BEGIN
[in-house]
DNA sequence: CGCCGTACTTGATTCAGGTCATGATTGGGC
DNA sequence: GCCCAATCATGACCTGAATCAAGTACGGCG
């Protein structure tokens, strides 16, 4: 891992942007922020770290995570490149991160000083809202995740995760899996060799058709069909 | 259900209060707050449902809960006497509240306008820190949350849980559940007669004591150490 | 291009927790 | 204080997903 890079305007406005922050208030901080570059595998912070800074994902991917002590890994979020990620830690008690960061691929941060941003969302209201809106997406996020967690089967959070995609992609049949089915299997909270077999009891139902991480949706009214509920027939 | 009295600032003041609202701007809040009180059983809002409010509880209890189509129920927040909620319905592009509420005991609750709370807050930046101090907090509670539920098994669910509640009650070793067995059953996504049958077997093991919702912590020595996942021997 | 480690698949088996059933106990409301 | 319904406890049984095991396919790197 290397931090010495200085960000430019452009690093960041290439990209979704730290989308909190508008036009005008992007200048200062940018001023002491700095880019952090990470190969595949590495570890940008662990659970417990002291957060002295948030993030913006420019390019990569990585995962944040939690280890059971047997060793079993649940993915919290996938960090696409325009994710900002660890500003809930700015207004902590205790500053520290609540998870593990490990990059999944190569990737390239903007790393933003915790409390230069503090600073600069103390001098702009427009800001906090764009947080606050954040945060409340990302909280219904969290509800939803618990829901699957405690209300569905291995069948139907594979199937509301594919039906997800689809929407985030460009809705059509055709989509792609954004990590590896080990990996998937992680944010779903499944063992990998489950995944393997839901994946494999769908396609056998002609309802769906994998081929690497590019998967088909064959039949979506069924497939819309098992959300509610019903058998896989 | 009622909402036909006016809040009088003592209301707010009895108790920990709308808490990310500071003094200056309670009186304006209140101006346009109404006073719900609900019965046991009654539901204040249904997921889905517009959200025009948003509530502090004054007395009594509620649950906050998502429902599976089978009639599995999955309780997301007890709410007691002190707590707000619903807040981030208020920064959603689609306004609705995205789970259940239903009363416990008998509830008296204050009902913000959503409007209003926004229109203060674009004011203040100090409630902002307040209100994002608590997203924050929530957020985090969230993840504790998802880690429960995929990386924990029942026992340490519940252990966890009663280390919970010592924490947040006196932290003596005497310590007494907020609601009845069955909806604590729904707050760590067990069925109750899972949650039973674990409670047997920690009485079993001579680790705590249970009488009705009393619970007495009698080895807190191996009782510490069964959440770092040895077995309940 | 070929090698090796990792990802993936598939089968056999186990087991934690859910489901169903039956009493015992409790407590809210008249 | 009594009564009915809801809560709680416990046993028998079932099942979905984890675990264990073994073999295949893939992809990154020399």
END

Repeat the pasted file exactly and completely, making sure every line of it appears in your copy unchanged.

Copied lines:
[in-house]
DNA sequence: CGCCGTACTTGATTCAGGTCATGATTGGGC
DNA sequence: GCCCAATCATGACCTGAATCAAGTACGGCG
């Protein structure tokens, strides 16, 4: 891992942007922020770290995570490149991160000083809202995740995760899996060799058709069909 | 259900209060707050449902809960006497509240306008820190949350849980559940007669004591150490 | 291009927790 | 204080997903 890079305007406005922050208030901080570059595998912070800074994902991917002590890994979020990620830690008690960061691929941060941003969302209201809106997406996020967690089967959070995609992609049949089915299997909270077999009891139902991480949706009214509920027939 | 009295600032003041609202701007809040009180059983809002409010509880209890189509129920927040909620319905592009509420005991609750709370807050930046101090907090509670539920098994669910509640009650070793067995059953996504049958077997093991919702912590020595996942021997 | 480690698949088996059933106990409301 | 319904406890049984095991396919790197 290397931090010495200085960000430019452009690093960041290439990209979704730290989308909190508008036009005008992007200048200062940018001023002491700095880019952090990470190969595949590495570890940008662990659970417990002291957060002295948030993030913006420019390019990569990585995962944040939690280890059971047997060793079993649940993915919290996938960090696409325009994710900002660890500003809930700015207004902590205790500053520290609540998870593990490990990059999944190569990737390239903007790393933003915790409390230069503090600073600069103390001098702009427009800001906090764009947080606050954040945060409340990302909280219904969290509800939803618990829901699957405690209300569905291995069948139907594979199937509301594919039906997800689809929407985030460009809705059509055709989509792609954004990590590896080990990996998937992680944010779903499944063992990998489950995944393997839901994946494999769908396609056998002609309802769906994998081929690497590019998967088909064959039949979506069924497939819309098992959300509610019903058998896989 | 009622909402036909006016809040009088003592209301707010009895108790920990709308808490990310500071003094200056309670009186304006209140101006346009109404006073719900609900019965046991009654539901204040249904997921889905517009959200025009948003509530502090004054007395009594509620649950906050998502429902599976089978009639599995999955309780997301007890709410007691002190707590707000619903807040981030208020920064959603689609306004609705995205789970259940239903009363416990008998509830008296204050009902913000959503409007209003926004229109203060674009004011203040100090409630902002307040209100994002608590997203924050929530957020985090969230993840504790998802880690429960995929990386924990029942026992340490519940252990966890009663280390919970010592924490947040006196932290003596005497310590007494907020609601009845069955909806604590729904707050760590067990069925109750899972949650039973674990409670047997920690009485079993001579680790705590249970009488009705009393619970007495009698080895807190191996009782510490069964959440770092040895077995309940 | 070929090698090796990792990802993936598939089968056999186990087991934690859910489901169903039956009493015992409790407590809210008249 | 009594009564009915809801809560709680416990046993028998079932099942979905984890675990264990073994073999295949893939992809990154020399």